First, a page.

In many ancient mystical traditions around the world, the method for passing the ancient wisdom to the next generation was through a discipleship system, in which a special relationship was established between master and disciple.

Such a system can clearly be seen in operation in the surviving records and descriptions of the earliest Greek philosophers, and it is amply attested in many of the observations of shamanic traditions in cultures in which those traditions remained largely undisturbed right up into the nineteenth and twentieth centuries. 

Such a system also continues in many of the martial arts of China and surrounding countries, and it is described in the traditions surrounding the life of Bodhidharma, or Da Mo, and his first disciple Shen Guang, later named Hui Ke.

As described in the previous post entitled "Bodhidharma, Shen Guang, and the Shaolin Temple," texts that are over a thousand years old contain the stories surrounding Shen Guang's attempts to convince Da Mo to accept him as his disciple include accounts of Shen Guang standing guard over the meditating Da Mo for years at a time, even in the snow, and -- when it seemed that he would never be accepted -- ultimately cutting off his own left arm and waving it around his head to demonstrate his incredible devotion and desire to be guided in the way by Da Mo.

As that previous post explained, this story contains many distinctive clues which point to a celestial foundation for all of the events in the traditional account, including the nine years' long meditation of Da Mo, the flicking of prayer beads from a necklace at Da Mo by Shen Guang, the traditions regarding Da Mo's one sandal (which can be seen in the first image of Bodhidharma included in that previous post), the tradition regarding Da Mo's crossing of a river upon a single broken reed (which can be seen in the second image of Bodhidharma included in that previous post), and of course the gory episode of Shen Guang's chopping off of his own left arm, after which he was accepted as Da Mo's disciple and changed his name to Hui Ke.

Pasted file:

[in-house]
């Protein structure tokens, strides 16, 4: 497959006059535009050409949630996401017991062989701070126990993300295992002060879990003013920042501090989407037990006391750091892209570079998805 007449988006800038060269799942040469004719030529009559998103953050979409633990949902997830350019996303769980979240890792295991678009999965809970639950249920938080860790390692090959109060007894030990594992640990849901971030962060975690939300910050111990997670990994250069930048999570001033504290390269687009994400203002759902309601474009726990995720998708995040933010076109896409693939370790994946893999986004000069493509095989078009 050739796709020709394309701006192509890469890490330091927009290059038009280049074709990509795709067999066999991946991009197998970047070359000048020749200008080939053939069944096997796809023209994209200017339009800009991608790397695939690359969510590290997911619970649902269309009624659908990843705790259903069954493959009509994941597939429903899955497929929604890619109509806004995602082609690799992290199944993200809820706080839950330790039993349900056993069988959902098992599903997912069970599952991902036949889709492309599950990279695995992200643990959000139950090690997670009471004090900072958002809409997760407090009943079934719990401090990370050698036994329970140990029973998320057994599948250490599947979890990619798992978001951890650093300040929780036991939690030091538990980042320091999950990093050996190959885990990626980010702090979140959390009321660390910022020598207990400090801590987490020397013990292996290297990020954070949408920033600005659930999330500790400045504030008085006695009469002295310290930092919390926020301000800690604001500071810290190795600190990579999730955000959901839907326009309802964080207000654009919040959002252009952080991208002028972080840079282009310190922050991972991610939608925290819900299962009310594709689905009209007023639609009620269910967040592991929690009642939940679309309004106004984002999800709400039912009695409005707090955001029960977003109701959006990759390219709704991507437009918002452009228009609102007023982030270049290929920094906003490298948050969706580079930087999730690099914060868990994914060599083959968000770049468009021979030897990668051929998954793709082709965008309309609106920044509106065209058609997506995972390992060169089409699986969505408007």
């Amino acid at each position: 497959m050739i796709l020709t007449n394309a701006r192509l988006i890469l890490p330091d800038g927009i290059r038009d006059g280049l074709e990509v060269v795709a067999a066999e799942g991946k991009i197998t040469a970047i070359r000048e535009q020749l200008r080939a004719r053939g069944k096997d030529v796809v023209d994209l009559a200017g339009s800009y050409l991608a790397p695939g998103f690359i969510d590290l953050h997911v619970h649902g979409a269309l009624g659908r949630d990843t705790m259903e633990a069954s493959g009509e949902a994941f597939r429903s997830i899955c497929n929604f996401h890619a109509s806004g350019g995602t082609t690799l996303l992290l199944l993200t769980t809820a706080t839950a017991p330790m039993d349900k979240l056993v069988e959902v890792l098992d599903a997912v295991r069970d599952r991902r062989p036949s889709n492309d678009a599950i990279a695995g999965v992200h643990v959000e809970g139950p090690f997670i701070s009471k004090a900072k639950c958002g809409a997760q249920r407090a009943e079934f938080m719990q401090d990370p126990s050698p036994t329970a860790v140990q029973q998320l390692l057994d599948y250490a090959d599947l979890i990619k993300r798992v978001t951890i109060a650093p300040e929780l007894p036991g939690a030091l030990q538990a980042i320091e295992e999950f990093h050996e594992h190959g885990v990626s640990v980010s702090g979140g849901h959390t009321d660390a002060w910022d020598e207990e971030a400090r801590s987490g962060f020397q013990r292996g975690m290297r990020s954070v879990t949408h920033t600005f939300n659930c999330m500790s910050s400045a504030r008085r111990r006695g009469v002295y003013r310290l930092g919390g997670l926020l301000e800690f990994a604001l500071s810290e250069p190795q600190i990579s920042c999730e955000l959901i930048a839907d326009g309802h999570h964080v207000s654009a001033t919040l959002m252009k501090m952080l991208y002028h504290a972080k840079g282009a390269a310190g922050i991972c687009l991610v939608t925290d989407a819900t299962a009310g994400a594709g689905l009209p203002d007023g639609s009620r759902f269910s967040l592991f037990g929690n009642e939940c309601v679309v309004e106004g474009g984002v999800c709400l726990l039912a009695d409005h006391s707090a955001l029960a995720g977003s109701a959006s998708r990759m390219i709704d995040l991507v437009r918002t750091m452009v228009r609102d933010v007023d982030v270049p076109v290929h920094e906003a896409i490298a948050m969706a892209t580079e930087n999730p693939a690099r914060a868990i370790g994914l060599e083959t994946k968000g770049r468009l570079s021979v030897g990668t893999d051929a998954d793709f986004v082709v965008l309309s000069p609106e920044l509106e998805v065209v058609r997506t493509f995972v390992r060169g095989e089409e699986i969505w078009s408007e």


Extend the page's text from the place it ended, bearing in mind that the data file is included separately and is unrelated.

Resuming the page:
Interestingly enough, on the Shaolin Temple USA website created by Shi Yan Ming, who came to the US on one of the first Shaolin exhibition tours in 1992 and ran away in San Francisco, there is a page which explains that to this day there is a tradition that Shaolin Temple disciples and monks greet one another using only their right hand, out of remembrance and respect for the sacrifice Hui Ke made in order to be accepted as Da Mo's disciple (see for example the description and discussion on this page).

He also explains the importance of the disciple system for imparting the essence of Chan Buddhism, on this page, where we read:

Chan is said to be a direct transmission of the dharma outside of the sutras (texts recording the teachings of the Buddha), passed "Mind to mind, heart to heart from master to disciple."